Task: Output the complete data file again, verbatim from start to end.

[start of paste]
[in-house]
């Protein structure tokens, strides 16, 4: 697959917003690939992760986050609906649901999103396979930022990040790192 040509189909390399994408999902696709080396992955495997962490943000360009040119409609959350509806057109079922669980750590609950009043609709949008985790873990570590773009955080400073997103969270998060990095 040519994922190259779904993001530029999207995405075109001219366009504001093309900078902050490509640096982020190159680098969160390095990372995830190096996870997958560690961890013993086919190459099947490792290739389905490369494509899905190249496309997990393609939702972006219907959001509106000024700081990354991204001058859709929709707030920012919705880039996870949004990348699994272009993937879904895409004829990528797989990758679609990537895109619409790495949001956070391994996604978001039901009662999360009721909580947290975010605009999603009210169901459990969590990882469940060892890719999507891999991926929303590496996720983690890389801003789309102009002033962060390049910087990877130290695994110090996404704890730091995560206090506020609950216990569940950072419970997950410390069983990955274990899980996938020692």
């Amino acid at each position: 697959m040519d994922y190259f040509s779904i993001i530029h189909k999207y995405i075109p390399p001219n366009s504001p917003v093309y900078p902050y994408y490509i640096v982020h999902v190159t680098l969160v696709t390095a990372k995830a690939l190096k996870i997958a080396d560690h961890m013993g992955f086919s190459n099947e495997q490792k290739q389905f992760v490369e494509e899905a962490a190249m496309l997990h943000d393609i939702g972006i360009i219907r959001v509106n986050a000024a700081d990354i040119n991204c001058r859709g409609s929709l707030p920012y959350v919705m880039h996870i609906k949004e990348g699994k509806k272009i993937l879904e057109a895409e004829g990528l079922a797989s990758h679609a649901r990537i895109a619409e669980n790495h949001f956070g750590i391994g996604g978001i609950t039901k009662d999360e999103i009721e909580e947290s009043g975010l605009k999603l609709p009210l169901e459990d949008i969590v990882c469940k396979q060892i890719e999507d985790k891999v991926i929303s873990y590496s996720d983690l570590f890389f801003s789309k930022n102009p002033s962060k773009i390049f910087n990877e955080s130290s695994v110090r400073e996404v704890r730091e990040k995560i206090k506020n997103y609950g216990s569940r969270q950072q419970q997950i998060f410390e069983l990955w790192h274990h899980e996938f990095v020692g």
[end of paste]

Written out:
[in-house]
């Protein structure tokens, strides 16, 4: 697959917003690939992760986050609906649901999103396979930022990040790192 040509189909390399994408999902696709080396992955495997962490943000360009040119409609959350509806057109079922669980750590609950009043609709949008985790873990570590773009955080400073997103969270998060990095 040519994922190259779904993001530029999207995405075109001219366009504001093309900078902050490509640096982020190159680098969160390095990372995830190096996870997958560690961890013993086919190459099947490792290739389905490369494509899905190249496309997990393609939702972006219907959001509106000024700081990354991204001058859709929709707030920012919705880039996870949004990348699994272009993937879904895409004829990528797989990758679609990537895109619409790495949001956070391994996604978001039901009662999360009721909580947290975010605009999603009210169901459990969590990882469940060892890719999507891999991926929303590496996720983690890389801003789309102009002033962060390049910087990877130290695994110090996404704890730091995560206090506020609950216990569940950072419970997950410390069983990955274990899980996938020692």
């Amino acid at each position: 697959m040519d994922y190259f040509s779904i993001i530029h189909k999207y995405i075109p390399p001219n366009s504001p917003v093309y900078p902050y994408y490509i640096v982020h999902v190159t680098l969160v696709t390095a990372k995830a690939l190096k996870i997958a080396d560690h961890m013993g992955f086919s190459n099947e495997q490792k290739q389905f992760v490369e494509e899905a962490a190249m496309l997990h943000d393609i939702g972006i360009i219907r959001v509106n986050a000024a700081d990354i040119n991204c001058r859709g409609s929709l707030p920012y959350v919705m880039h996870i609906k949004e990348g699994k509806k272009i993937l879904e057109a895409e004829g990528l079922a797989s990758h679609a649901r990537i895109a619409e669980n790495h949001f956070g750590i391994g996604g978001i609950t039901k009662d999360e999103i009721e909580e947290s009043g975010l605009k999603l609709p009210l169901e459990d949008i969590v990882c469940k396979q060892i890719e999507d985790k891999v991926i929303s873990y590496s996720d983690l570590f890389f801003s789309k930022n102009p002033s962060k773009i390049f910087n990877e955080s130290s695994v110090r400073e996404v704890r730091e990040k995560i206090k506020n997103y609950g216990s569940r969270q950072q419970q997950i998060f410390e069983l990955w790192h274990h899980e996938f990095v020692g």